“If we do not act today, the number of cases will continue to increase,” he said.

Vaccination will become mandatory for all health workers. Macron urged them to be inoculated by September 15, after which they could face potential sanctions or fines. Vaccination is a “matter of individual responsibility … but also a matter of our freedom”, the president added.

France’s President wishes not to advise but to order all to comply, obey and bow to the will of his Office in complete contradiction to the principles which underpins it.

In true French fashion and in a move which has cut across political demographics, protesters took to the streets of cities throughout the country, united in their rejection of what they perceive as an existential crisis.

“We are not arguing the vaccine, we are arguing our right to choose and the government’s constitutional duty NOT to discriminate against its own people on account of the pandemic,” said Laurence, a protester in Toulouse.

In Paris, one demonstrator’s blouse read “No to compulsory vaccination, freedom violated!”, while another’s placard said: “Macron, no to the health dictatorship.”

Dangling the proverbial financial carrott, Macron is promising that the road to recovery runs through a vaccination centre. And while many will be those who choose to get inoculated, true freedom requires that we accept those who will choose to abstain.

“This summer will be a summer of economic recovery,” Macron stated in his address,, adding that the ‘health passport’ – a QR code or certificate proving that the holder has a negative Covid-19 test, is fully vaccinated or recently recovered from Covid-19 – will be required throughout different establishments in France from August, including bars, restaurants, cafés and shopping centres.

French government spokesman Gabriel Attal lamented the “absolutely abject comparisons” of vaccine rules to Nazi atrocities, urging other political leaders to speak out.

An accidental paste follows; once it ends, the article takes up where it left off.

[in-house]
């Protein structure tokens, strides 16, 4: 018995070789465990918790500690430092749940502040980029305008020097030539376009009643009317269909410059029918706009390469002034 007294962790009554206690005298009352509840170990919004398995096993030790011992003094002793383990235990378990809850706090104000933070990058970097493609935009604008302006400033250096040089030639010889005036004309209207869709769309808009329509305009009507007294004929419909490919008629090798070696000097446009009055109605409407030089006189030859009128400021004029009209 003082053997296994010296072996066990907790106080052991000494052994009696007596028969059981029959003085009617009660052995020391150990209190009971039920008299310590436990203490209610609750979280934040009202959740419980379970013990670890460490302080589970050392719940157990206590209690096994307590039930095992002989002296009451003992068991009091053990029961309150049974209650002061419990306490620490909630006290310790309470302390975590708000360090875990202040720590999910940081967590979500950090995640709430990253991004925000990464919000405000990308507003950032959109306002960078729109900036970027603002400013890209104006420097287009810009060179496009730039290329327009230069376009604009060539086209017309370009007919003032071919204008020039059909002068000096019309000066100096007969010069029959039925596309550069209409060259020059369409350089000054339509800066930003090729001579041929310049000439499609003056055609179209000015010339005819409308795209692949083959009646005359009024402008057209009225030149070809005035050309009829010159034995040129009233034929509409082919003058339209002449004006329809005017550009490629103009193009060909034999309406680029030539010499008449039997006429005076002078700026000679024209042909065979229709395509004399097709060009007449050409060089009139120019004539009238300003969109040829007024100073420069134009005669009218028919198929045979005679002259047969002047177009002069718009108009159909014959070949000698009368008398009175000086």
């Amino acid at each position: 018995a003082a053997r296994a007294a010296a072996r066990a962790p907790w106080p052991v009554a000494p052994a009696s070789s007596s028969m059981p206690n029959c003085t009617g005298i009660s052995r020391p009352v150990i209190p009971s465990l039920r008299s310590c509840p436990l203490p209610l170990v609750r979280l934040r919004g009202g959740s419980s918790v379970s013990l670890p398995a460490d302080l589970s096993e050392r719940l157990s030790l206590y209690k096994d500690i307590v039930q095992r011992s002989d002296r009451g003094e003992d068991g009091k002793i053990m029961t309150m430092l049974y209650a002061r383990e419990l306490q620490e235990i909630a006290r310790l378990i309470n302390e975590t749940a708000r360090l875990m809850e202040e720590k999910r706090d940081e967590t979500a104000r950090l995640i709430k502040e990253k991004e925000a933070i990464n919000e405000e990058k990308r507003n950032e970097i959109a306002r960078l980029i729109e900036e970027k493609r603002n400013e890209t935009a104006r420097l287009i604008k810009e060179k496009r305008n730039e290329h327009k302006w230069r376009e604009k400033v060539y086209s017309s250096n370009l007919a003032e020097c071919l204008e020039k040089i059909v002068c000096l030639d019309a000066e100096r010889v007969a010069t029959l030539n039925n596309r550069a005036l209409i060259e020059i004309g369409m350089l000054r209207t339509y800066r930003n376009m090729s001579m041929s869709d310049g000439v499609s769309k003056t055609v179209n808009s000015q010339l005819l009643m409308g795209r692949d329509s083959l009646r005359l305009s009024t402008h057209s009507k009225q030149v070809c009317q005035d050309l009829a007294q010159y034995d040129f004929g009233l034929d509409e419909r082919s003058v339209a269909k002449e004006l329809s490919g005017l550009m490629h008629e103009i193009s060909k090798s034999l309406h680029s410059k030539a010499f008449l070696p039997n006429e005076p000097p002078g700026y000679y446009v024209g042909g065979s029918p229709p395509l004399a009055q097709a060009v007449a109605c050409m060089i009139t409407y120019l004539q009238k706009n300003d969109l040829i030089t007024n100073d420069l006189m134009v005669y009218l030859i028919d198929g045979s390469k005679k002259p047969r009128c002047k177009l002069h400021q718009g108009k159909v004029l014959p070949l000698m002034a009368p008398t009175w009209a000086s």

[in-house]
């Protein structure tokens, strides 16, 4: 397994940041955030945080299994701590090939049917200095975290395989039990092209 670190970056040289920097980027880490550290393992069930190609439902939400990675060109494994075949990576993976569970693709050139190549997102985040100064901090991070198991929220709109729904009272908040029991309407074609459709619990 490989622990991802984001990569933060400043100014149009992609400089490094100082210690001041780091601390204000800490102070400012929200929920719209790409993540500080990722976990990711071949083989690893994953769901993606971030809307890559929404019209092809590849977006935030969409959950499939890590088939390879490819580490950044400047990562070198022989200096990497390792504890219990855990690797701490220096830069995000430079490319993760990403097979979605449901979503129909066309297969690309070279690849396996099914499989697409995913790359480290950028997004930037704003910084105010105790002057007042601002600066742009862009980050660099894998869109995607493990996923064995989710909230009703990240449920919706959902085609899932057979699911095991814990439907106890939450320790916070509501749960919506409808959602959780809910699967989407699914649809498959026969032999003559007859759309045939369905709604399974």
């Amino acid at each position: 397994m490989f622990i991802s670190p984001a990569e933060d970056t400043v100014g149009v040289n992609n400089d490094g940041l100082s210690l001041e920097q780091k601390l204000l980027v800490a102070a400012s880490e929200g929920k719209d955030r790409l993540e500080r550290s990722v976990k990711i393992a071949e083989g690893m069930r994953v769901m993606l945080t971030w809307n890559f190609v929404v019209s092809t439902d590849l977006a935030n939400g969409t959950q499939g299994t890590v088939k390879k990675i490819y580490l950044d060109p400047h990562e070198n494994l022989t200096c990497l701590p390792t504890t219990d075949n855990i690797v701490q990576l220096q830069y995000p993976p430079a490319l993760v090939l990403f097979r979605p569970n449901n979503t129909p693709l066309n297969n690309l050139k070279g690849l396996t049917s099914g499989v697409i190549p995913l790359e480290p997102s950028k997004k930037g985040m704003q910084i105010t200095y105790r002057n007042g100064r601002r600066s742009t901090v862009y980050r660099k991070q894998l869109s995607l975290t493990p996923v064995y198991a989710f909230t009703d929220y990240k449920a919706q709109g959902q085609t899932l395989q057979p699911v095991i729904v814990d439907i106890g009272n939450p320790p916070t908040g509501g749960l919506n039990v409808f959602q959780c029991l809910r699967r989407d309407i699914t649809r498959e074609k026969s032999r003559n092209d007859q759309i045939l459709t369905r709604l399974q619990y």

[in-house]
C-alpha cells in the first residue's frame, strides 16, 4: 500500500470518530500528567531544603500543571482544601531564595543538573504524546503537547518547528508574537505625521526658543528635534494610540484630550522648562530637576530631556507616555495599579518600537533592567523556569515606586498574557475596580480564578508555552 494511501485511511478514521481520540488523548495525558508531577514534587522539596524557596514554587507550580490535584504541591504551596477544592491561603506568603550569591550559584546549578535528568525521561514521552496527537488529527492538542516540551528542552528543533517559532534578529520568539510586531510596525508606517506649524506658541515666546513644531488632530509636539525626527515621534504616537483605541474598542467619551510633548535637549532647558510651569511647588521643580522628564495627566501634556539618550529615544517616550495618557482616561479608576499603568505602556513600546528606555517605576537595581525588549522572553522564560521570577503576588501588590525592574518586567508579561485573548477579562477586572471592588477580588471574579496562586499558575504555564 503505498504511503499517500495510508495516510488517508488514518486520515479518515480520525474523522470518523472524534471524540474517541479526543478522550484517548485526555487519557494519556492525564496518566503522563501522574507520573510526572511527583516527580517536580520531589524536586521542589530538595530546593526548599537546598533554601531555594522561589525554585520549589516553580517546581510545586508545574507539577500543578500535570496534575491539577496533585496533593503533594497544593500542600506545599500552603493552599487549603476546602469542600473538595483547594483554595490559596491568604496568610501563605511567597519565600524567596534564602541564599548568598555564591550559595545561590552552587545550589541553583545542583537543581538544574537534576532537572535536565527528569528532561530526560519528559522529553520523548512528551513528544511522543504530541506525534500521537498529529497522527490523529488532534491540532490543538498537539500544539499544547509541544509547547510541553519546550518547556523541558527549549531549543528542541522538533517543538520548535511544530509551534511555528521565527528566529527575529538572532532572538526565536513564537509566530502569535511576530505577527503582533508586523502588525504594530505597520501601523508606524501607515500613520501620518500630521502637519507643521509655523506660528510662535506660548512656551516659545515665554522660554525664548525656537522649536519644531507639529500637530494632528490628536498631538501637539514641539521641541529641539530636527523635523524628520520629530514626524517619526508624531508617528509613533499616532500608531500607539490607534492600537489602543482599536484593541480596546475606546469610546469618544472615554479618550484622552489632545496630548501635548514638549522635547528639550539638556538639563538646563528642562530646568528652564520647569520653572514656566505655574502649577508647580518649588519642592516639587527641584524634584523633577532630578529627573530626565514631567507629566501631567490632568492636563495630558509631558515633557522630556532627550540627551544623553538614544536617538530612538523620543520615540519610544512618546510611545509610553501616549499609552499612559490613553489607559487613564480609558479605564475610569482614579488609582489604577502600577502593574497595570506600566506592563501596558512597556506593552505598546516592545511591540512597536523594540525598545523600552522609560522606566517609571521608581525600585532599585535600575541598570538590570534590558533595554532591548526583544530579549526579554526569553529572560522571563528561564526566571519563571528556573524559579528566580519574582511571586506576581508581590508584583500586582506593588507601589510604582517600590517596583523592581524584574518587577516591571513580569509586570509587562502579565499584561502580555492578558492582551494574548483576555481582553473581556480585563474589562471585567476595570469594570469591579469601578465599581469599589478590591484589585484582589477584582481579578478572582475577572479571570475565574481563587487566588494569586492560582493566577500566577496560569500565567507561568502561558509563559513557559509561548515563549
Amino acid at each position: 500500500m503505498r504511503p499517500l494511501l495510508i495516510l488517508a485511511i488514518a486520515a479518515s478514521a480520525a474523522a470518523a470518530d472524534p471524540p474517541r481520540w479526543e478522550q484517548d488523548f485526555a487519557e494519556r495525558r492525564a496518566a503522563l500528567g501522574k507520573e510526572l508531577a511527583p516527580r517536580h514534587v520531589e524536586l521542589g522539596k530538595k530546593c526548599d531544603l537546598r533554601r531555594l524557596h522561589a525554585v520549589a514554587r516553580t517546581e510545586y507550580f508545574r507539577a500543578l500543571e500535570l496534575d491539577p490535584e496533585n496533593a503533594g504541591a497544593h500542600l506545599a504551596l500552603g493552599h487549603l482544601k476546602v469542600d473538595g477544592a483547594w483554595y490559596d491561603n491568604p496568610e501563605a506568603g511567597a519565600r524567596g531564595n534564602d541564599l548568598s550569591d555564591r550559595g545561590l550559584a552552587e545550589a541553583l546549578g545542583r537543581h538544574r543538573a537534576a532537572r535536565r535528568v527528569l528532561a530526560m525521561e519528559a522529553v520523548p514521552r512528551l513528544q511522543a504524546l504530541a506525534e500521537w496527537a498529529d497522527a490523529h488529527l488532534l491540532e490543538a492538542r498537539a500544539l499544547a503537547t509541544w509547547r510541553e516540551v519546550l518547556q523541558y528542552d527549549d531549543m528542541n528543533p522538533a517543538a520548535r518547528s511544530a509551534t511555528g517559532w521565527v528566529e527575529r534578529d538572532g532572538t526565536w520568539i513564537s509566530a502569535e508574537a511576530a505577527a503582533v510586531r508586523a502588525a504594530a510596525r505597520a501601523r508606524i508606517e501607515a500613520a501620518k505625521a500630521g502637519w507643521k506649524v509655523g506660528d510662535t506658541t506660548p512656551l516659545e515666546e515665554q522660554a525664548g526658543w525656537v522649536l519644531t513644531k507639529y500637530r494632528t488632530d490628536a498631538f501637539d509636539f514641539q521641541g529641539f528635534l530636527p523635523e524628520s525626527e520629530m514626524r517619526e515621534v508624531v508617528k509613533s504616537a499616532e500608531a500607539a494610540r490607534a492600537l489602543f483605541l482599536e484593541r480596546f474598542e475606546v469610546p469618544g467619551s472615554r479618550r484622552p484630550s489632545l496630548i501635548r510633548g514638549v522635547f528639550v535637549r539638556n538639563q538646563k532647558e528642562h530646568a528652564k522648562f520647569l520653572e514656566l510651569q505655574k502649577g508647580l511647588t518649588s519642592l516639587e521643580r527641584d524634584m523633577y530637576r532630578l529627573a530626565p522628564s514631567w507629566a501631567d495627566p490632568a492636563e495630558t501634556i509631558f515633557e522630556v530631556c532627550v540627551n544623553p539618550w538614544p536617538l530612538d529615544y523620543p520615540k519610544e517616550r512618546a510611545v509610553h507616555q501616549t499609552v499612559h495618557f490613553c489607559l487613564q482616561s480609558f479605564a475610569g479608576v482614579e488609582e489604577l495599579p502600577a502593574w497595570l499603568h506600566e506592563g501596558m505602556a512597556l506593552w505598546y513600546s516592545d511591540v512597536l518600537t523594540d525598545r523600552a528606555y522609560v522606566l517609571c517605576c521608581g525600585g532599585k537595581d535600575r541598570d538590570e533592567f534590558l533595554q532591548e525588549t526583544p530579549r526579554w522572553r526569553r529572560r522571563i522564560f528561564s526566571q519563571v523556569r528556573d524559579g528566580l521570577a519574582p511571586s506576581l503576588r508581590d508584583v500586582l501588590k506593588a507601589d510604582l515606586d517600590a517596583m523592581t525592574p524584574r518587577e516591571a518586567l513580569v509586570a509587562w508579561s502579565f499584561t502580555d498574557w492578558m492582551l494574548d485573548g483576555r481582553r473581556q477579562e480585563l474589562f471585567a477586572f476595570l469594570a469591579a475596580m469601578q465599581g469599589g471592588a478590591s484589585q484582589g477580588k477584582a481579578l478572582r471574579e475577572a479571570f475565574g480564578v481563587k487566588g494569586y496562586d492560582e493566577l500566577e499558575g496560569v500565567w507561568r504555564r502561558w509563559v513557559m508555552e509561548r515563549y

Attal later stressed the need for vaccinations despite some increasingly radical pockets of resistance.

“We are in a fourth wave,” he said after a Cabinet meeting earlier this week, just before a bill goes to parliament to make vaccination passes to access public spaces, including restaurants, obligatory. “We won’t cede to a dictatorship of images and outrageous words,” the government spokesman added in reference to the anti-vaccination protesters.

If it is unlikely protesters will force a reversal, today Covid has become the new rationale of despotism, it is rather clear however that France’s malaise towards the ‘new normal’ will ultimately shape the future of the Republic.

If for every action one should expect equal reaction, Macron may soon find that the violence his government is raining on its citizens in the name of public safety could soon meet its match by way of a resistance movement.

Catherine Shakdam is a research fellow at the Al Bayan Centre for Planning & Studies and a political analyst specializing in radical movements. She is the author of A Tale of Grand Resistance: Yemen, the Wahhabi and the House of Saud. She writes exclusively for the online magazine “New Eastern Outlook”.